FEATURE School House brings ethical fashion to MIT
Duke graduate’s clothing line supports <br />70 workers in Sri Lanka
During the first week of school, we had a chance to speak with Rachel Weeks, the founder and president of School House — a collegiate apparel line that not only produces garments with designs beyond the usual school-name-plastered-over-front-of-sweatshirt formula, but also has a special commitment to promoting ethical fashion. Believe it or not, the School House line designed especially for MIT students has already been in the Coop for several weeks! Read on to find out the inside story behind the latest addition to our campus bookstore.
College senior with an idea
Although Rachel Weeks graduated from Duke University in 2007 with a degree in Women’s Studies, her love for fashion has been brewing ever since she was a little girl. But these two interests were, as Weeks described, “incompatible.” Things took a turn in her junior year at Duke, when the concept of “ethical fashion” seamlessly united Weeks’s two passions.
As a senior at Duke, Weeks started looking into ethical manufacturing and quickly channeled this concept into the fashion industry. If you have no idea what “ethical manufacturing” is about — don’t worry, Weeks didn’t really know either — that is, not until she applied for and received a Fulbright grant to go to Sri Lanka and begin answering the question, “How do you manufacture clothes in an ethical manner?”
In our interview, Weeks voiced the fundamental findings of her research in Sri Lanka: “The challenges faced by women in the garment sector by and large boiled down to poverty. All of the problems that they had, all of the challenges that they faced, resulted from the fact that they didn’t have enough money to sustain themselves, to feed their families.” In response to these findings, Weeks decided to focus on “living wage” — which essentially means paying employees enough to live. And right there in Sri Lanka, a new company was born.
From Sri Lanka to MIT
As Weeks recalled of being in Sri Lanka, “I was at this stage in my life where I had nothing to lose: I could...come home and get a job working in corporate social responsibility...But this was a great time to take a huge risk and see how it turned out.” The risk was, of course, starting School House. In fact, the money Weeks had used to start the company was actually compensation from getting hit by a car during her sophomore year of college. Weeks used the resulting $20,000 to hire 70 workers and start her own factory in Sri Lanka.
“[School House] has been my baby for three years,” Weeks said. “We only started sales a year and a half ago.” For the company’s recent growth, Weeks happily credits a partnership with Barnes and Nobles, the bookseller giant that operates hundreds of college bookstores across America. Before B&N, School House had only sold in independently-owned bookstores. The partnership with B&N opened a critical window of opportunities. The brand was first tested at Harvard and Yale, and successful sales allowed School House to expand to forty-three new stores in August, including MIT’s Coop. Fifty additional stores are expected to carry School House apparel by January. More business certainly means more work, right?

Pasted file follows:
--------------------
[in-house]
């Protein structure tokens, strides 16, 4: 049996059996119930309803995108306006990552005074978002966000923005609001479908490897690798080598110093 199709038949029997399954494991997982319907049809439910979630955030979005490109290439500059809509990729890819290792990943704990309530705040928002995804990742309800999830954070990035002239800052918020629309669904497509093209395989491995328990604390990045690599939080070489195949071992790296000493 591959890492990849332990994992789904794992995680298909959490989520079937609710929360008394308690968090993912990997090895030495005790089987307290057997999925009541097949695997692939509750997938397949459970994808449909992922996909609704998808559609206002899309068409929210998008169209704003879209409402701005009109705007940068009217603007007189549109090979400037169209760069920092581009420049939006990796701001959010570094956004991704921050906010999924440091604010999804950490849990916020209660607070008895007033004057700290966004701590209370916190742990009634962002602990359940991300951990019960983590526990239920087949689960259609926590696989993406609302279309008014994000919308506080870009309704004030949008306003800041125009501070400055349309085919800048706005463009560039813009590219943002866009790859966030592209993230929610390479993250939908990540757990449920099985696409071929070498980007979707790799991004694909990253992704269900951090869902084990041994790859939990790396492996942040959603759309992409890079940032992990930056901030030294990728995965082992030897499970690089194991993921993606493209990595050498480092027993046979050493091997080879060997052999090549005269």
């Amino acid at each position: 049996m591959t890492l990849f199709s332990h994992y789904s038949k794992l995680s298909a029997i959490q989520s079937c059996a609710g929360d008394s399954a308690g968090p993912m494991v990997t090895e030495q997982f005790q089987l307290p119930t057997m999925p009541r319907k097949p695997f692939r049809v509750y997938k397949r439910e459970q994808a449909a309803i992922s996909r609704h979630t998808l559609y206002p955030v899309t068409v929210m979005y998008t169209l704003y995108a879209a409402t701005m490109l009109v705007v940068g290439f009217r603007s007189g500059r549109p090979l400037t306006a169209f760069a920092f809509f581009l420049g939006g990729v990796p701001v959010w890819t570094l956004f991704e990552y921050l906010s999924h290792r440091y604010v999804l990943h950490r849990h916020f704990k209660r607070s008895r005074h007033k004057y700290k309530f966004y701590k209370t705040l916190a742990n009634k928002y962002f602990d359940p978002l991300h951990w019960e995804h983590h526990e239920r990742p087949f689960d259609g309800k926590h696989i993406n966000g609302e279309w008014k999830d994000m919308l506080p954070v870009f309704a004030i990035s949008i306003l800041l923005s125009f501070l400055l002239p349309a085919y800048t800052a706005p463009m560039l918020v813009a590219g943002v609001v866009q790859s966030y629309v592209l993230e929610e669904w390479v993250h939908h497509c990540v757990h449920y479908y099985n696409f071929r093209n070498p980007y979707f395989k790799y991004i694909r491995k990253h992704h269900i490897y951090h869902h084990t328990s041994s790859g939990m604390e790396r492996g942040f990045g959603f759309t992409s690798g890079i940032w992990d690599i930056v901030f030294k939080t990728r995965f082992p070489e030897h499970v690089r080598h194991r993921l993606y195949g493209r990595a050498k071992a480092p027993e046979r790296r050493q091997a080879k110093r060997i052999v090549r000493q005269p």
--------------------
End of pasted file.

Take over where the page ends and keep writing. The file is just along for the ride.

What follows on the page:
For Weeks, that means traveling: “I am, three weeks out of the month, in my car, just visiting colleges, going to college bookstores, talking to students, and trying to get a feel for the campus culture...we always try to give each collection a design touch that’s very unique to that campus”. Her visit to MIT yielded five pieces, including yoga pants with iPod pockets, cardigans, and T-shirt dresses. But the most “MIT-esque” elements come from what Weeks admitted as “a little stereotypical...[The creative director Colleen McCann] came up with this equations print t-shirt and hoodie, that we thought was fun, and a little kitschy, that we thought worked for your market.” The School House products are available at the Coop in Kendall Square, and soon, if not already, on the Coop’s online store.
School House power
Fashion has a tendency to defy convention. Just look at the theatrical displays on the runway. Soon enough, we find that the somewhat watered-down versions of the same runway trends have trickled down into department stores to mark their territory in mainstream culture. School House explores fashion in the other direction. Instead of designing a drastic neckline or some exotic pattern, School House uses the college campus as the starting point for its products. With a guarantee that its manufacturing workers are given the resources to lead adequate lives, it aims to change the foundations of the garment industry.
Nearing the end of the interview, Rachel Weeks poured out her thoughts in one breath, “I just hope that more and more people will hear our story and want to support what we’re doing for these 70 people in Sri Lanka, who directly benefit from every cardigan and T-shirt dress that you buy. I wish I could take everybody with me over there and show them what it does. Hopefully we’ll gain the resources to tell that story better and better over time. ” But for now, School House is moving from campus to campus, hoping its core message resonates with college students who care about their impact on the world as a much as the clothes they wear.